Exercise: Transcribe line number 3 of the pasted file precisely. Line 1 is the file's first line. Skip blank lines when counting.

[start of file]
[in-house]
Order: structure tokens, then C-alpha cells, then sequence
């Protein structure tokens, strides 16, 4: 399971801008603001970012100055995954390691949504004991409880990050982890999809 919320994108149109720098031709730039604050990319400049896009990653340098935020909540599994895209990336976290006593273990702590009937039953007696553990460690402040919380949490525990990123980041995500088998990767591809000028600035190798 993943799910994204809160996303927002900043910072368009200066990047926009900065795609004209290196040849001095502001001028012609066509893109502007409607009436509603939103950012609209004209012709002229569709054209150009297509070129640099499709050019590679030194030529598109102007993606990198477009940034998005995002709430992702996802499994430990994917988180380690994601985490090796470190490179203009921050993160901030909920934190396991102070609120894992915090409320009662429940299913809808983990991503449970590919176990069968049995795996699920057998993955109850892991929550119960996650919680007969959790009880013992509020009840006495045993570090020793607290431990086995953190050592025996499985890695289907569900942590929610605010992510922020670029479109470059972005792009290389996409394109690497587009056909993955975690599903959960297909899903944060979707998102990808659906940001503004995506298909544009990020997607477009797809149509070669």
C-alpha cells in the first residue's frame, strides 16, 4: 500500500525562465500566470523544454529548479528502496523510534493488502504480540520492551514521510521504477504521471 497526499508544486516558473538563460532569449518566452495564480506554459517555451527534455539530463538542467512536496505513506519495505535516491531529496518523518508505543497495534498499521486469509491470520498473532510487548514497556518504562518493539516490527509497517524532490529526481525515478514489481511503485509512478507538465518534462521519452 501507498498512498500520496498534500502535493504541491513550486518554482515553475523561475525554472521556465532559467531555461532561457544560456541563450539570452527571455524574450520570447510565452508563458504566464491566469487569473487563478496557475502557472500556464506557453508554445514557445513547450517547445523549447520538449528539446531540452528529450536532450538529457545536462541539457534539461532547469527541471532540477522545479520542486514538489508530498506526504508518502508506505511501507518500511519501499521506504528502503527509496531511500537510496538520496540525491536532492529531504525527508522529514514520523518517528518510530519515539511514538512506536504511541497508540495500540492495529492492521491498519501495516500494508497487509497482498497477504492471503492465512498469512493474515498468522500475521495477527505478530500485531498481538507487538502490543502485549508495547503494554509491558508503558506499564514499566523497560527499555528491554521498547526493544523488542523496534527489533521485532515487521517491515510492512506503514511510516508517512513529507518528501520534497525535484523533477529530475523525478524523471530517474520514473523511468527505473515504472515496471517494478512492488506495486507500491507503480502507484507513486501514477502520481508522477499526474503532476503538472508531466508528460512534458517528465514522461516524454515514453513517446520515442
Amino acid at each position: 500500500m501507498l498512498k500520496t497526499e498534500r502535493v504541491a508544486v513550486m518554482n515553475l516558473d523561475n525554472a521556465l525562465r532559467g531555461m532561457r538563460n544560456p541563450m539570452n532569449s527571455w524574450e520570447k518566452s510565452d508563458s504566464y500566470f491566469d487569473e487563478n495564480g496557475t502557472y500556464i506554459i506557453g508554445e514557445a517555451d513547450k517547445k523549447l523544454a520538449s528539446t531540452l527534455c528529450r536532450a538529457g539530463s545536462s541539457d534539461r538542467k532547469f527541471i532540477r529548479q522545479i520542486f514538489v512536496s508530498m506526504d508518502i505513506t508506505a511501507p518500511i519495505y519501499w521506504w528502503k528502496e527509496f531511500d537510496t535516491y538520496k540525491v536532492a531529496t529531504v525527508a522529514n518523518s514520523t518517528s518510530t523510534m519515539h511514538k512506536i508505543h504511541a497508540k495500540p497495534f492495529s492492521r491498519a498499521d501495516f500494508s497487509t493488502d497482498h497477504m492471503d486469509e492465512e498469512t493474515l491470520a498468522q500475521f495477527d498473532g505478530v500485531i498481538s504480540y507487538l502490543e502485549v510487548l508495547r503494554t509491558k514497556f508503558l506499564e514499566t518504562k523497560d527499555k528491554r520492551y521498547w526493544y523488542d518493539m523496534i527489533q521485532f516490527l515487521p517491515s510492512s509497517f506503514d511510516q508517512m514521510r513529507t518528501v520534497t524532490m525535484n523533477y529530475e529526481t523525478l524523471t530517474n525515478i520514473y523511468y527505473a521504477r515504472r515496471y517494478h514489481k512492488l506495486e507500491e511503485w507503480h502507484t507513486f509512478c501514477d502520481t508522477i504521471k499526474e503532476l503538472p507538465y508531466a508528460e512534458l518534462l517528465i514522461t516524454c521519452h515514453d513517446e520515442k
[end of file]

């Protein structure tokens, strides 16, 4: 399971801008603001970012100055995954390691949504004991409880990050982890999809 919320994108149109720098031709730039604050990319400049896009990653340098935020909540599994895209990336976290006593273990702590009937039953007696553990460690402040919380949490525990990123980041995500088998990767591809000028600035190798 993943799910994204809160996303927002900043910072368009200066990047926009900065795609004209290196040849001095502001001028012609066509893109502007409607009436509603939103950012609209004209012709002229569709054209150009297509070129640099499709050019590679030194030529598109102007993606990198477009940034998005995002709430992702996802499994430990994917988180380690994601985490090796470190490179203009921050993160901030909920934190396991102070609120894992915090409320009662429940299913809808983990991503449970590919176990069968049995795996699920057998993955109850892991929550119960996650919680007969959790009880013992509020009840006495045993570090020793607290431990086995953190050592025996499985890695289907569900942590929610605010992510922020670029479109470059972005792009290389996409394109690497587009056909993955975690599903959960297909899903944060979707998102990808659906940001503004995506298909544009990020997607477009797809149509070669």